Sunday, August 16, 2015

The Man from U.N.C.L.E.'s Return to Movies (Part 3)

In 1966, Bat-mania joined Bond-mania, and the Man from U.N.C.L.E. followed suit...
...combining elements of both genres into the new season of TV episodes, and the next couple of feature films.
Note: the movies were now based on two-part episodes to cut down on the amount of new footage needed to achieve 90-minute to 2-hour running times!
Due to lower ticket sales, this was the last U.N.C.L.E. film until the recent reboot to play in American theatres.
All the remaining movies played in theatres overseas and went direct to American TV.
Based on the 2nd season opener, "The Alexander the Greater Affair", One Spy Too Many added footage of future Batgirl Yvonne Craig as UNCLE commander Alexander Waverly's niece, Maude, working in communications tracking Solo and Kuryakin on their assignment.
Craig also appeared in new scenes shot for...
... as "Wanda" replacing scenes of another actress who appeared as Wanda, a communications technician in the two-part episode this film was edited from, "The Bridge of Lions Affair".
Did You Know?...This was the only UNCLE episode or movie adapted from an existing novel (which didn't feature anybody from UNCLE); The Bridge of Lions by Henry Slesar.
Based on "The Concrete Overcoat Affair", Spy in the Green Hat added outtakes considered too violent for broadcast TV...but no new footage was shot!
 Did You Know?: Will Kuluva, who played UNCLE head Mr Allison in the Solo pilot that sold Man from U.N.C.L.E. to NBC and the UNCLE movie To Trap a Spy adapted from it, is the title character, a THRUSH bigwig!
No new footage was shot for this movie, edited from the two-part episode "The Five Daughters Affair", but footage cut by NBC censors due to violence was added back, along with a new music score.
Based on "The Prince of Darkness" two-parter, this film added only a couple of minor shots cut by NBC for violence and sexual content.
Appropriately, the final feature film was derived from the final two episodes of the TV series and was released after the show was cancelled.
It's also the only film not to have any footage added, not even already-shot material cut by NBC censors!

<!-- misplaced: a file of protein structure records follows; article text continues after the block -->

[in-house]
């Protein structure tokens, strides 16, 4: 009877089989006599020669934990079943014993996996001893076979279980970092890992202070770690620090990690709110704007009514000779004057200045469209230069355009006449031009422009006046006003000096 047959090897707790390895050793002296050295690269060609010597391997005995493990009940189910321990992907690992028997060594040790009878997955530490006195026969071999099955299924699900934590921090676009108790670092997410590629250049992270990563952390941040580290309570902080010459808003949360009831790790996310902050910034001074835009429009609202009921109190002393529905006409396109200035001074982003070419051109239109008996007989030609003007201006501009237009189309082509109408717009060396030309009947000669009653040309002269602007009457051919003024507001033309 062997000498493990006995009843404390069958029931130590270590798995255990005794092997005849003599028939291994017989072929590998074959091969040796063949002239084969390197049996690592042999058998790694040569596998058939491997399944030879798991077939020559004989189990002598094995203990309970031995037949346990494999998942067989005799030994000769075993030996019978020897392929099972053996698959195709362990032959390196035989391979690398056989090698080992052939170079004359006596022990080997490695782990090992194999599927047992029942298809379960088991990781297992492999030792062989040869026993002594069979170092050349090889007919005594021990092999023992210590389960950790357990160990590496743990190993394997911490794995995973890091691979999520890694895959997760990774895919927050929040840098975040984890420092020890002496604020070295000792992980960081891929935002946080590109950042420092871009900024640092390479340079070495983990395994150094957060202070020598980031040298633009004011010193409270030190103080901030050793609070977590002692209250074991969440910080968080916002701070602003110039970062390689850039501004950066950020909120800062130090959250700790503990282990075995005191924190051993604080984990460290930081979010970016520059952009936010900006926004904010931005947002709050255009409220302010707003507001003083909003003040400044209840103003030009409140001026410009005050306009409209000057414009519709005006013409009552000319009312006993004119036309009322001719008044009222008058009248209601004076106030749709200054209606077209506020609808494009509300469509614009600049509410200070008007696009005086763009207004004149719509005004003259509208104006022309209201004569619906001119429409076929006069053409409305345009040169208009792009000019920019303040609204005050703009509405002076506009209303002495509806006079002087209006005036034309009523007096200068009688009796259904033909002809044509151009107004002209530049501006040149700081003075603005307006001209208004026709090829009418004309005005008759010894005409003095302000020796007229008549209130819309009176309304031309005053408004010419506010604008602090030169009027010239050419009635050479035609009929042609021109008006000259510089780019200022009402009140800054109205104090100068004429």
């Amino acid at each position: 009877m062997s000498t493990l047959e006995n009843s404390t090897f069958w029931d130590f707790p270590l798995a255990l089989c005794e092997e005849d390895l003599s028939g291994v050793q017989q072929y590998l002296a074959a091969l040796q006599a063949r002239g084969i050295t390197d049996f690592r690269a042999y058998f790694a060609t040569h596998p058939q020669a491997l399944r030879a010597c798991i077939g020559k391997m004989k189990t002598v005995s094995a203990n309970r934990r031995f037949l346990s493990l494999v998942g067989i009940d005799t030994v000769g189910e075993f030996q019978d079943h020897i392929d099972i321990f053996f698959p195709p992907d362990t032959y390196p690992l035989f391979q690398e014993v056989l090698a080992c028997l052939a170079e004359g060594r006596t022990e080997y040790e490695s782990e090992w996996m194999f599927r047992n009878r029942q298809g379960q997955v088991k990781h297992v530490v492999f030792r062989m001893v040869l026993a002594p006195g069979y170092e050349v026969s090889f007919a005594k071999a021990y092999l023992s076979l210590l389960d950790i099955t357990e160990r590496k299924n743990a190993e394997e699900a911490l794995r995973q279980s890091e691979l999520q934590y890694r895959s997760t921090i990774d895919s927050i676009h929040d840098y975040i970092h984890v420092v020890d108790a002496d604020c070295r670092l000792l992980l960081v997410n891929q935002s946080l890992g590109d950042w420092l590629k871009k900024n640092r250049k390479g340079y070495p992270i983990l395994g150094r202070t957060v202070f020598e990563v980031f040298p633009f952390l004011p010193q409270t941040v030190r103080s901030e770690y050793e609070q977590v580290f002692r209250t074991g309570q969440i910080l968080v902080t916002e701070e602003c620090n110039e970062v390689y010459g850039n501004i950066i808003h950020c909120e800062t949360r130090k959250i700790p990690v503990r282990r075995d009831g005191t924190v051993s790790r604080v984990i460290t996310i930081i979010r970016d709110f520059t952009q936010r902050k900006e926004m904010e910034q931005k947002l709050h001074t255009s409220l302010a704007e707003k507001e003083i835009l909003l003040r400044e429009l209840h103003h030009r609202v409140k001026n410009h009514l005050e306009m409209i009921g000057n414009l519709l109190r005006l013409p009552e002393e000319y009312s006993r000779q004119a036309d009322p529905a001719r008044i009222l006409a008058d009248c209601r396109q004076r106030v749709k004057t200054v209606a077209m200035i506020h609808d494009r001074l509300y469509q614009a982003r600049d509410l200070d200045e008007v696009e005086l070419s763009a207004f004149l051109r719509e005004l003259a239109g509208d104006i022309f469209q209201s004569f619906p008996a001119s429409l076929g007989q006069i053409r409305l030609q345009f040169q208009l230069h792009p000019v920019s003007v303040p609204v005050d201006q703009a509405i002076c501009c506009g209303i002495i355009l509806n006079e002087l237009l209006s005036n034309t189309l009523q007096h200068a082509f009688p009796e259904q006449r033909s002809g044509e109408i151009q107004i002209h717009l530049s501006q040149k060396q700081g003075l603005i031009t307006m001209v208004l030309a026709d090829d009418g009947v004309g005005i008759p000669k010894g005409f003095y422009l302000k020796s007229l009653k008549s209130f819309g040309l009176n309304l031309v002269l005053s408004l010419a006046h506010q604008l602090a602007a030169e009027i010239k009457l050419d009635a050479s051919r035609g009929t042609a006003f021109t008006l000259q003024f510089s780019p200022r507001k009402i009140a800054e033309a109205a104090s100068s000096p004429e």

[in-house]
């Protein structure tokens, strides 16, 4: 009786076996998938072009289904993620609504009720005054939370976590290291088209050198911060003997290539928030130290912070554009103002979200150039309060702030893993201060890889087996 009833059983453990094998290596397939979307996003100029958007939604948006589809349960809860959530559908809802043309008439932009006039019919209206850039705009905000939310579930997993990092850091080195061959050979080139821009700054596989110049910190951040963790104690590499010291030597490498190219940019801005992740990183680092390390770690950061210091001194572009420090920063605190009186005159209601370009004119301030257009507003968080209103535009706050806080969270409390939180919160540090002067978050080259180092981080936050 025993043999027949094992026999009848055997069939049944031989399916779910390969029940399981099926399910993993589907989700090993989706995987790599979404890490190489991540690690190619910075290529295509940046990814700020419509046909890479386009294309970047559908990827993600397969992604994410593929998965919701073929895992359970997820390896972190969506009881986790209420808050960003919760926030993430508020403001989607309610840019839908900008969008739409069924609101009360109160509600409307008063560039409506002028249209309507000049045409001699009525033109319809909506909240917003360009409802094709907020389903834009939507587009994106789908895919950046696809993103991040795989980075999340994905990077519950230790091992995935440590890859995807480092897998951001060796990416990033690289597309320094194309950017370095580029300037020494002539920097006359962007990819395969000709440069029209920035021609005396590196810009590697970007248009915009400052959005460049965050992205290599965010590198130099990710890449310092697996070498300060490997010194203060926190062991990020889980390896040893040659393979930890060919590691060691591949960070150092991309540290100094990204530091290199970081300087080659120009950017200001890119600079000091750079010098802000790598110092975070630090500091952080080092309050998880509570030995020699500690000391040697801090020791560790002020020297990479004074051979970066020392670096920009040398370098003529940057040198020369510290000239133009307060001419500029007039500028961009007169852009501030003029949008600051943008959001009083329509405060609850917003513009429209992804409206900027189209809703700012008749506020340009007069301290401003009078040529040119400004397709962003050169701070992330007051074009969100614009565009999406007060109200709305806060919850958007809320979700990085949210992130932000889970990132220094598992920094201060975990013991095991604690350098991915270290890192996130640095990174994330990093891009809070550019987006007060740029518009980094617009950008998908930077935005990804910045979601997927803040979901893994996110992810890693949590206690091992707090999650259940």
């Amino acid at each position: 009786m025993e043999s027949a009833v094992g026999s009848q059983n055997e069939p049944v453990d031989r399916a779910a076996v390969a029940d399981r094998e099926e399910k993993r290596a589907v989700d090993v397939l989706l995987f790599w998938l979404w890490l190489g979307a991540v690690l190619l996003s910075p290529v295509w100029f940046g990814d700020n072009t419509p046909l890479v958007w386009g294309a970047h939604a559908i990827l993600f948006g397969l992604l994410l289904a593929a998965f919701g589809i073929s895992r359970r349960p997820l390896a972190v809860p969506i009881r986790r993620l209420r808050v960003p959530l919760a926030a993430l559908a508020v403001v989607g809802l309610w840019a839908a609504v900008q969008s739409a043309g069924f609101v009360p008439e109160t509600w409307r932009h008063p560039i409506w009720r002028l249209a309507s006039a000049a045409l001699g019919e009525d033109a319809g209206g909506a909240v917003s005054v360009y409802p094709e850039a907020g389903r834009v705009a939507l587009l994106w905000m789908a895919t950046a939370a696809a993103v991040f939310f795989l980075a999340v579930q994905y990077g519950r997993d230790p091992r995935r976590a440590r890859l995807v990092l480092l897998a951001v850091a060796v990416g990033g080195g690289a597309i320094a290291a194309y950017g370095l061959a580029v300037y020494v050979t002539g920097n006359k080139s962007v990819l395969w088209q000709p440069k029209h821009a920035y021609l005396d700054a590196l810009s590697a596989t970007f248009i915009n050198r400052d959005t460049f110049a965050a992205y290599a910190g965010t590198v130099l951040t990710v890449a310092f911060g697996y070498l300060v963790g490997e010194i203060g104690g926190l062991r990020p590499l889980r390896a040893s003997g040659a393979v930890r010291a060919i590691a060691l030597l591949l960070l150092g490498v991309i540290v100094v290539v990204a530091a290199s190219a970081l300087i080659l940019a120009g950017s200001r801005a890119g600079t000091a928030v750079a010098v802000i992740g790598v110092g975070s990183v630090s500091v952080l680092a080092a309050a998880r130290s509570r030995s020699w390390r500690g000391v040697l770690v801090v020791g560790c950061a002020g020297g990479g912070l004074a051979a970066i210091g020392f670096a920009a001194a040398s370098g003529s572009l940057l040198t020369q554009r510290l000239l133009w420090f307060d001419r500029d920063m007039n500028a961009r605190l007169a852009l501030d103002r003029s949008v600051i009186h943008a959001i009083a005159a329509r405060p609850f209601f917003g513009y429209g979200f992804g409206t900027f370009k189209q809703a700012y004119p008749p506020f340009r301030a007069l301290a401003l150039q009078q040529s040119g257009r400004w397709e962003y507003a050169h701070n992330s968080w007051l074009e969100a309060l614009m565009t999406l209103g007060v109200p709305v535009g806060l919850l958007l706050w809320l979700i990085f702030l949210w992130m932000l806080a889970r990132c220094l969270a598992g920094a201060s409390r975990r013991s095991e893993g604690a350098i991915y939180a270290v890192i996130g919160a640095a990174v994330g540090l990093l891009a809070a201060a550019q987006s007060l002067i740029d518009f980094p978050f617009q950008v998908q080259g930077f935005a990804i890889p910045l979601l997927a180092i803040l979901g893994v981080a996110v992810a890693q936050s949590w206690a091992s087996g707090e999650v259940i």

BTW, you can catch the Man from U.N.C.L.E. TV series Sunday nights at 10pm ET/7pm PT on MeTV as part of their...
...lineup which also includes the original Mission: Impossible, Get Smart, and, The Saint!


  1. The MeTV reruns seemed to skip "The Alexander the Greater Affair." I thought that might be because the two-part episodes, edited into feature-length movies, were being marketed in a different syndication package. But "The Bridge of Lions Affair" did appear on two consecutive weekends.

  2. As noted, the Batman/camp fad peaked in 1966-67, and influenced U.N.C.L.E. and other spy-fi and sci-fi TV series (Voyage to the Bottom of the Sea, Lost In Space, Wild Wild West, and The [British] Avengers) that year. When the fad passed in '67-68, most of those shows tried to rein it in and tone things down. If anything, TMFU over-compensated. The last season was played as straight as possible, without even the subtle tongue-in-cheek comic relief of the first two seasons (or of the early James Bond movies).

  3. I wonder if current shows like Agents of S.H.I.E.L.D. and say, Alias could be made into movies like that today (that is, out of two-part episodes?) Hey, Paramount and CBS did that when the two-part episodes of Star Trek: The Next Generation were turned into movies that were then released onto Blu-Ray in addition to their being on the Blu-Ray box set of the show (and one TV station here in Toronto showed a two-part episode of Star Trek: Voyager as a movie.)

    1. IMHO, SHIELD's story arcs exend too many episodes to make doing standalone "movies" feasable.
      It's a problem with those long ongoing plots that I don't think anyone considered.

  4. Brief comment:
    The author of the novel The Bridge Of Lions was Henry Slesar, whose name rhymed with dresser.